494. If I must costume Jaques like a beatnik, then I will not force the rest of the characters to be costumed in Renaissance garb. (sonneta)
495. I will never have The Ghost of Hamlet's Father appear out of a Pepsi One machine. (sonneta)
496. I will not assume that since the line "The shadow of your sorrow hath destroyed / The shadow of your face" is thematically and emotionally significant, it is necessary for the audience to hear it three times.
497. I will not install a faucet and drain onstage for the express purpose of enabling Edmund to bathe himself in the nude early on in the play, even if the actor playing Edmund is very attractive and even if turning on the faucet emphasizes the wet aspect of the storm later on. (anatomiste)
498. There are a number of ways to interpret the fact that Lord Scroop was Henry V's bedfellow. It is, however, perhaps possible to explore the subtextual implications without having Henry actually hump his leg WHILE SENTENCING HIM TO DEATH. (commodorified)
499. If I must, however, I will not ALSO have him engaged in extended swooniness over dead bodies at Agincourt. I don't want to still be wondering about Henry's possible necrophilia while he is courting Katherine. (commodorified)
500. I will ensure that the entire cast has a chance to have a good and long laugh about "balls of the burning basilisk" and all the other regrettable testicle puns in Henry V early in rehearsals, so as to ensure there will be no unseemly incitements to sporfling in performance. (commodorified)
501. When staging Taming of the Shrew, I will not have the entire company lean to the left en masse in a painfully obvious allusion to the leaning tower whenever anyone mentions Pisa. (gilded_garb)
502. If I am too embarrassed to make it obvious that I think I can write better than Shakespeare by inserting numerous lines of my own composition, I will ALSO avoid inserting six five-minute processional scenes that demonstrate my mastery of Symbolism. (executrix)
503. While it is actually rather clever and interesting to have Katherine practicing archery during the language-lesson scene in Henry V, I will not have her do it in the throne room.
504. If I am ever casting Macbeth, even if there are no male actors available whose abilities are commensurate with the title role, I will not have Lady Macbeth carry around a sock puppet. (a_t_rain)
505. I will not allow myself to think that playing the witches in Macbeth as masks floating over black material is a good idea. (liseuse)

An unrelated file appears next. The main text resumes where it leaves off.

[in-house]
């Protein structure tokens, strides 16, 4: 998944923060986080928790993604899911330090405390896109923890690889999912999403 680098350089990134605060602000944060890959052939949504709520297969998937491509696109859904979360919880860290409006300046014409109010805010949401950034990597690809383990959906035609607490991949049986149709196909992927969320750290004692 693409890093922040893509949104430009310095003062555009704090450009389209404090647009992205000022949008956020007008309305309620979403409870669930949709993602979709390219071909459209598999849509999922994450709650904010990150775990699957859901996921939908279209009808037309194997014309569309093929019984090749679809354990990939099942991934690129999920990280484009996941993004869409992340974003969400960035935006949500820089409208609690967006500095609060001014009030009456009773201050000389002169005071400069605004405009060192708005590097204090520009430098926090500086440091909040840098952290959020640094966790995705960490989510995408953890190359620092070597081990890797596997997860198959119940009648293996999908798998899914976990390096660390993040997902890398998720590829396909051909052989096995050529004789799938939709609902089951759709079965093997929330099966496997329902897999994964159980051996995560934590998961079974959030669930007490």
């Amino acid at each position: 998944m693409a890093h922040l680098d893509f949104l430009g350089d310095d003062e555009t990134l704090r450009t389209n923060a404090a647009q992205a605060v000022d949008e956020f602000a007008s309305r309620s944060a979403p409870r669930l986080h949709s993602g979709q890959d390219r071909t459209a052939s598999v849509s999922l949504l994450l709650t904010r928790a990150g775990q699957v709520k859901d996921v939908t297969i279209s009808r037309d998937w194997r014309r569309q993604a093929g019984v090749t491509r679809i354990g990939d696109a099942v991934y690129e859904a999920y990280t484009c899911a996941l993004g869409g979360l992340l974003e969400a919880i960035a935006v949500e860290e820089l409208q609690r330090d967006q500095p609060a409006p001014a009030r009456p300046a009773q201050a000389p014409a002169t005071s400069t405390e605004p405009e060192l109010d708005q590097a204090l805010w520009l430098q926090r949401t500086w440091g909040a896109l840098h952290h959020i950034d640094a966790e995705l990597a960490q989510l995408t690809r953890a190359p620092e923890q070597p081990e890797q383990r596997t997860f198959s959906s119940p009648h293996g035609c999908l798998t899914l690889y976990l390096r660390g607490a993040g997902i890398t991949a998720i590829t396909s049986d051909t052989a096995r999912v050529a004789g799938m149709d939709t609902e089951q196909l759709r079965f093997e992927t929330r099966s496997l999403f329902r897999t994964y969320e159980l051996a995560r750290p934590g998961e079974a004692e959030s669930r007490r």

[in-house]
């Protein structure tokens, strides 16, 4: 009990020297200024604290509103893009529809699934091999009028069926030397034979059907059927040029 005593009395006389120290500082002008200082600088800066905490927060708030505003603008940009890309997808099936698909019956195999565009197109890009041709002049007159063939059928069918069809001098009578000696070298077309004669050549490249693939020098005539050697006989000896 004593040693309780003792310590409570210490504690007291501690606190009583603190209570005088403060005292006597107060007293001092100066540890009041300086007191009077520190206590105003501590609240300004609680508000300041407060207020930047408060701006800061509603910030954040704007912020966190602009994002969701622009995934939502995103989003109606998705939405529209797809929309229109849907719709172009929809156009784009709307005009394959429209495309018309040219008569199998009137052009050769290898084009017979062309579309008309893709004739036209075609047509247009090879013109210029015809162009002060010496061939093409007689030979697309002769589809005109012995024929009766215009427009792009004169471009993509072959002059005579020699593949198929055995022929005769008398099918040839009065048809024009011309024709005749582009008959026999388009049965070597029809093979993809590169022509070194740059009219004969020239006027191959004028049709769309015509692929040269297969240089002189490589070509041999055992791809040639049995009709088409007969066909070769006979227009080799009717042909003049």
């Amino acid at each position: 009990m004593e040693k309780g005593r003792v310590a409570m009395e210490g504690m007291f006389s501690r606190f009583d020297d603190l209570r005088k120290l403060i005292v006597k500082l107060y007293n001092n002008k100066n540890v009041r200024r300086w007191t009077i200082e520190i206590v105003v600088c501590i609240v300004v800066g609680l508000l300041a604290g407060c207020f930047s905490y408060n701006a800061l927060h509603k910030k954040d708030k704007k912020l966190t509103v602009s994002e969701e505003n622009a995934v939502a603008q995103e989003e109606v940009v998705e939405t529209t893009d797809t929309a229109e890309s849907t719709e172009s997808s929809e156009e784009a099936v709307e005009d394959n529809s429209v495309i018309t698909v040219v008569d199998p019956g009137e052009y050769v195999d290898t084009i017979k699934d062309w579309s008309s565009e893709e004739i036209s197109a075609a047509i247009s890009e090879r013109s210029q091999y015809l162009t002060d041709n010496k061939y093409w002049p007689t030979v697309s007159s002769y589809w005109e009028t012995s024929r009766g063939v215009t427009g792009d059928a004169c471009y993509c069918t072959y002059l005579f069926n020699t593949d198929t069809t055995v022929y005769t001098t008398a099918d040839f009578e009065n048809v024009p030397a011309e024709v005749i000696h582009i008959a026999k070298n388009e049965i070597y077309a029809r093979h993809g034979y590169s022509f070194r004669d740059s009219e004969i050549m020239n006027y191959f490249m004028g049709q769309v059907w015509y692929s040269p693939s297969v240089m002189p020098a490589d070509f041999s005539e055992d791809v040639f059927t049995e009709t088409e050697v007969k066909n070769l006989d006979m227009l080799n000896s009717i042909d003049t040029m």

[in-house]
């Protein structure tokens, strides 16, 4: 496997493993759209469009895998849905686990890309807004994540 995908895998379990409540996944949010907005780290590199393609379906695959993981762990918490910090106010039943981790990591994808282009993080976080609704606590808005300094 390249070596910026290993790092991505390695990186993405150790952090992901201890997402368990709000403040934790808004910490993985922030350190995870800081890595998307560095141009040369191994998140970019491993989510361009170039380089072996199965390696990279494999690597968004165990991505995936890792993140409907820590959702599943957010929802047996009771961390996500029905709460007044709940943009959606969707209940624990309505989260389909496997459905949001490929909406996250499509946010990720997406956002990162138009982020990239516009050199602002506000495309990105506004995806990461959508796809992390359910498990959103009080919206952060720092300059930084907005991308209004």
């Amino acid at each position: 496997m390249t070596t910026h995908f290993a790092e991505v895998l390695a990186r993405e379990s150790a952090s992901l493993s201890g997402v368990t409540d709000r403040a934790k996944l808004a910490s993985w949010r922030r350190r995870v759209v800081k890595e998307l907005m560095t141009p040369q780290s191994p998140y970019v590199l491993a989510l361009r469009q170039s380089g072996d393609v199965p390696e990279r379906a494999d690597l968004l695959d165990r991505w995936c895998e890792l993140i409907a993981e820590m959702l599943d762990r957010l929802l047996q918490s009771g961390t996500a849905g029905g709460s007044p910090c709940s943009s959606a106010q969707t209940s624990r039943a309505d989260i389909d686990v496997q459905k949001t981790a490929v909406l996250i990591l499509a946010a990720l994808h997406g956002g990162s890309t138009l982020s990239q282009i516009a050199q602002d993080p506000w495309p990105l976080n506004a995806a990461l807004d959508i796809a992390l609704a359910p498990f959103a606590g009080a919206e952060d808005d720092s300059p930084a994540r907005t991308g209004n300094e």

506. I will not restage Macbeth as if it is in ancient China, but still put Macduff if a kilt. (liseuse)
507. I will not place Lady Macbeth in the world's lowest cut dress and no bra, so that leagues of audience members can be horrified. (liseuse)
508. I will never make Desdemona sing the entire song, three times. (liseuse)
509. While there may be a legitimate artistic vision that includes costuming the Exiled Duke and his men as hippies, and another that includes the Usurping Duke and his court in Star Trek costumes, I will not combine these two conceits, particularly if they also accompany a Forest of Arden made of silver balls hanging from the ceiling. (ricardienne)
510. I will not have Isabella lip-synch "Santa, Baby" while the rest of the cast does a dance routine as an intro to Act IV in an otherwise period production of Measure for Measure. I will make a particular point of not doing this if the production is for a summer festival, and so does not even have the excuse of being seasonally appropriate. (ricardienne)
511. I will not completely cut the lengthy dialogue between Malcolm and Macduff on the subject of Malcolm and Macbeth's relative fitness to be king.
512. I will not use what appears to be watered-down fruit punch to simulate blood, especially if the presence of copious amounts of blood is important to the scene (for instance, during the assassination scene in Julius Caesar).
513. If I set Much Ado About Nothing in the American South immediately post-WWII, I will not dress Don John in a full SS uniform to indicate his having "of late stood out against his brother." (sly_redux)
514. I will not cast the most beautiful actor in my ensemble as Richard III and then never address why this young Adonis of a man thinks he looks malformed. (azdak)
515. If the script calls for a red-hot poker, I will provide a poker-shaped object that is at least slightly red and that is handled by the cast as if it were hot. One out of three is not acceptable. (bookslibretti)
516. I will not turn the witches of Macbeth into crows and make them push swivel chairs around the stage to the sound of helicopters. (dubaiyan)
517. Also, I will not cast five witches instead of three even if it is a drama school production and 'every student deserves a chance'. (dubaiyan)
518. I will not omit Cinna the Poet.
519. I will not attempt to put on Richard II and then cut all the really good bits, including "This England" and "Not all the water in the rough rude sea..."
520. I will never make the audience watch John of Gaunt being sponged off.
521. If I am staging one of the history plays, I will not randomly kill off characters who are not supposed to die, even if the play is being removed entirely from its historical context.
522. I will not add reverb to anybody's voice with the possible exception of supernatural beings, and even then, I will do so judiciously.
523. I will not have characters read from the Sonnets for no reason.
524. I will not pretend that a large white hat which makes its wearer resemble the captain of the Love Boat is an acceptable substitute for a crown.
525. I will not allow a production to make it through the entire rehearsal process without ensuring that both I and everyone else involved know how to pronounce the names of the characters.
526. I will not attempt to adapt a play if I do not understand it.